This was pretty revolutionary for me. I mean, not revolutionary in the sense that I'd never heard this before or didn't really even believe it to be true. But revolutionary to me in the sense that that this makes sense to me in ways I haven't been able to articulate myself.
This is from Robin Parry's Worshipping Trinity, a book that I have recently read for one of my classes. What do you think? I know that for many of us, who grew up in a typical, Evangelical Christian church, it might be kind of "out there". But I'm growing in this, and like I said, I think it makes sense.
(Note, in the first paragraph, I don't think our personal experiences with God don't matter. Nor do I think this is what the author is trying to convey. This piece is being taken out of an entire book, that I have not provided for you below. But he is challenging us here to think about what the entire focus of Christianity has been, and is challenging us to look and think a little broader than that.)
People in the modern Western world increasingly tend to think of religion as a private thing- something between one man and his god(s). Often such attitudes can creep into the churches, and the focus becomes my relationship with God, Jesus as my personal savior (or therapist?), my ministry, my calling, my prayer life, my lifestyle, my worship experiences and so on... Presumably church is only necessary, then, for weaker Christians (most of us) who still need encouragement from other humans!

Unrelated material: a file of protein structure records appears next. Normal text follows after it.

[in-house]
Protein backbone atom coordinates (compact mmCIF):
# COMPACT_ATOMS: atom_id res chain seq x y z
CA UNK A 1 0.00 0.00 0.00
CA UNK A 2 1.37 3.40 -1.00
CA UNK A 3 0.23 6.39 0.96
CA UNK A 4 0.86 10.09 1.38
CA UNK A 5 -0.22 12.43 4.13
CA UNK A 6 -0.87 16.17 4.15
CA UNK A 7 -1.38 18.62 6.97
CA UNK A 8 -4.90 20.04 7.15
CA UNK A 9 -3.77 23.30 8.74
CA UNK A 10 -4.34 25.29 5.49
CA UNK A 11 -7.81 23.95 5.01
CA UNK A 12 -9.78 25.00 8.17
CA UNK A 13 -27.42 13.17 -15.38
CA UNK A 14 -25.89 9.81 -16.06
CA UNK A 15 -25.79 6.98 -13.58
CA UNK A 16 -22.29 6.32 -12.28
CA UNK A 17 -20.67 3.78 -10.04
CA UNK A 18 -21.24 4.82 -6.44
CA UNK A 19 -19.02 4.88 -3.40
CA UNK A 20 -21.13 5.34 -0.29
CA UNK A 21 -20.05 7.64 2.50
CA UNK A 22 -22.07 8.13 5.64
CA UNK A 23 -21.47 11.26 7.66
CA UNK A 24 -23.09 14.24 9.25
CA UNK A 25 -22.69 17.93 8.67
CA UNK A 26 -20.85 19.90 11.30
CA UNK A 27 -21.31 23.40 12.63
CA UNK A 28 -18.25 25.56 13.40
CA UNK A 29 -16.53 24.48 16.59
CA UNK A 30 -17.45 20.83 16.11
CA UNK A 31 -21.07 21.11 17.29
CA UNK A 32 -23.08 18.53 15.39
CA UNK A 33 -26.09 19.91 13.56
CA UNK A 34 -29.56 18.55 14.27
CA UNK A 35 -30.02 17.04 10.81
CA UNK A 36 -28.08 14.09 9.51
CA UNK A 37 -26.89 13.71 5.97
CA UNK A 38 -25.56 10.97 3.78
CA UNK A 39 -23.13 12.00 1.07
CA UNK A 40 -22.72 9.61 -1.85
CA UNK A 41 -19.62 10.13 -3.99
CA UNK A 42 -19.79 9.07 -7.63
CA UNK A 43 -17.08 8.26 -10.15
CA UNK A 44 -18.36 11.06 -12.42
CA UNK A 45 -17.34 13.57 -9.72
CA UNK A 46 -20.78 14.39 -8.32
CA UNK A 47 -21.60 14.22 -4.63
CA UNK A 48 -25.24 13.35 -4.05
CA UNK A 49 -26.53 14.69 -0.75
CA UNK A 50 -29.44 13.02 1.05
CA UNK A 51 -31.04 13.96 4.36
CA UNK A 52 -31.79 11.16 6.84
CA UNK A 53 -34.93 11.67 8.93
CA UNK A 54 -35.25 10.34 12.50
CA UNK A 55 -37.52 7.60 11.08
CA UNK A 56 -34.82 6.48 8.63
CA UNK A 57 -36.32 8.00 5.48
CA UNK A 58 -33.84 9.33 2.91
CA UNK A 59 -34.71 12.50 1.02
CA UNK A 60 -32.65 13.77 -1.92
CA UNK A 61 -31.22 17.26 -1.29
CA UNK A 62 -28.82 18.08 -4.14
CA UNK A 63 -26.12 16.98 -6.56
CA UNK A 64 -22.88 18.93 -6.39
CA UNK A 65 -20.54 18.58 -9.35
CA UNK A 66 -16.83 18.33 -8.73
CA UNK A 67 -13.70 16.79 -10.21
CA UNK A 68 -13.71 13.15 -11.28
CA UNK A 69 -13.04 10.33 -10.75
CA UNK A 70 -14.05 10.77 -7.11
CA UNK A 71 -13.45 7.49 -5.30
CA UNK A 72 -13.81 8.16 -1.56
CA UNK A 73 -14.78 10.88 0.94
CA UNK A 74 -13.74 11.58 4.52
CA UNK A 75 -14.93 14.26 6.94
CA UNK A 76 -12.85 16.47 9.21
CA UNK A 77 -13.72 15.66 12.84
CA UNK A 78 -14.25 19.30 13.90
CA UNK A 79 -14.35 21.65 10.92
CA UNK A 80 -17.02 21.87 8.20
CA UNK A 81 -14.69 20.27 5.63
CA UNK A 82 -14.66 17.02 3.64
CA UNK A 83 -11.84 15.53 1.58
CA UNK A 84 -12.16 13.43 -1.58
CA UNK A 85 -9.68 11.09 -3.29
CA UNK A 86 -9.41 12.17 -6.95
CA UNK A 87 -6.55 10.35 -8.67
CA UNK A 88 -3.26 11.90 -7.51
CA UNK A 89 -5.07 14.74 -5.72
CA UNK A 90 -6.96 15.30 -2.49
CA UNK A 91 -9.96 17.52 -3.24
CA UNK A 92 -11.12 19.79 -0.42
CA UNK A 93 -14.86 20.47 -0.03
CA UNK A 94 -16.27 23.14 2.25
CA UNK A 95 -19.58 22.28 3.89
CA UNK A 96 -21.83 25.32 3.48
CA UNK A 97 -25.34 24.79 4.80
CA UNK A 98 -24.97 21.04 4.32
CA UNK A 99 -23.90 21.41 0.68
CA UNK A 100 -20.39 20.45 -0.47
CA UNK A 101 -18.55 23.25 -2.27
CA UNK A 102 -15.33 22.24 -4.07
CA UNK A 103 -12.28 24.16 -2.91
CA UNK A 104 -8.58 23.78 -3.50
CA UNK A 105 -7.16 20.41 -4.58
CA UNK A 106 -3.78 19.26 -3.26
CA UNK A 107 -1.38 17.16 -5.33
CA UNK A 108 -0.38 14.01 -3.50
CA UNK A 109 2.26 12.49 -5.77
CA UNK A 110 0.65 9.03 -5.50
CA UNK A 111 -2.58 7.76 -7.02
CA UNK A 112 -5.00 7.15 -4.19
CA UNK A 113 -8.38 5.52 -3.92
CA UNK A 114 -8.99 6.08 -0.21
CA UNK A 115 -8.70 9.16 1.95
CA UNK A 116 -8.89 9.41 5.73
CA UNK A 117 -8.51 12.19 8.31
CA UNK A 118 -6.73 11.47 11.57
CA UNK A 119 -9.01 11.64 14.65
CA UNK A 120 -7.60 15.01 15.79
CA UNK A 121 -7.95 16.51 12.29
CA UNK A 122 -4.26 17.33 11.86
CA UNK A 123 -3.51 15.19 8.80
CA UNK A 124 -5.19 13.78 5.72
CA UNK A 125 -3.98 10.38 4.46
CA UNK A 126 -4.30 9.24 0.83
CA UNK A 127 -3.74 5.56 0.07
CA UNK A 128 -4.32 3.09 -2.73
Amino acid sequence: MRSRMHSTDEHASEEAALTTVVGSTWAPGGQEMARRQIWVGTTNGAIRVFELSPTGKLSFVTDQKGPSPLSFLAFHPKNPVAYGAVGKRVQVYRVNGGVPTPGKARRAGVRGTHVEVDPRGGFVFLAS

This view of the Christian life is up the creek without a paddle and is the spiritual equivalent of handing a drowning man a concrete life jacket! The church is not simply a club of like-minded people who meet until they are strong enough to go it alone. Nor is it about being part of a social club of like-minded individuals. Being a Christian is all about being part of God's community. The church is the family of God sharing one Father, the body and bride of Christ, and the temple of the Holy Spirit. God's plan has never been to save lots of individuals who will all relate to him individually... God's plan has always been to create a human community of people who love God and love each other. That is what humanity was all about in creation. That is what God's new humanity of Israel was all about. That is what the church, God's transformed end-time Israel, is all about. Being a Christian just is being part of that new humanity in Christ.
The church is a Trinitarian creation... When we become Christians, we are baptized into Christ's body in the waters of baptism and the cloud of the Spirit (1 Cor. 10:2). Christ is a single human being with a single body that is currently seated at the right hand of the Father... Christ represents all humanity before God. All humanity 'in him' participate in whatever he is before God. Christians are those who are placed 'into Christ' by the Spirit, such that what Christ is, the church also is 'in him'. So if Christ has one unified body, then 'in Christ', the church is one, unified body- a single organism with many parts that play different roles, but function together as one.
This has implications for thinking about Christian unity today. Church unity is not something humans must bring about, because it is something that God has already achieved 'in Christ'...the challenge for the church is to live out in practice what we already are in Christ. The church lives caught between the present evil age and the age to come, tasting, but not fully enjoying, the powers of the kingdom of God.
More on Trinitarian life to come...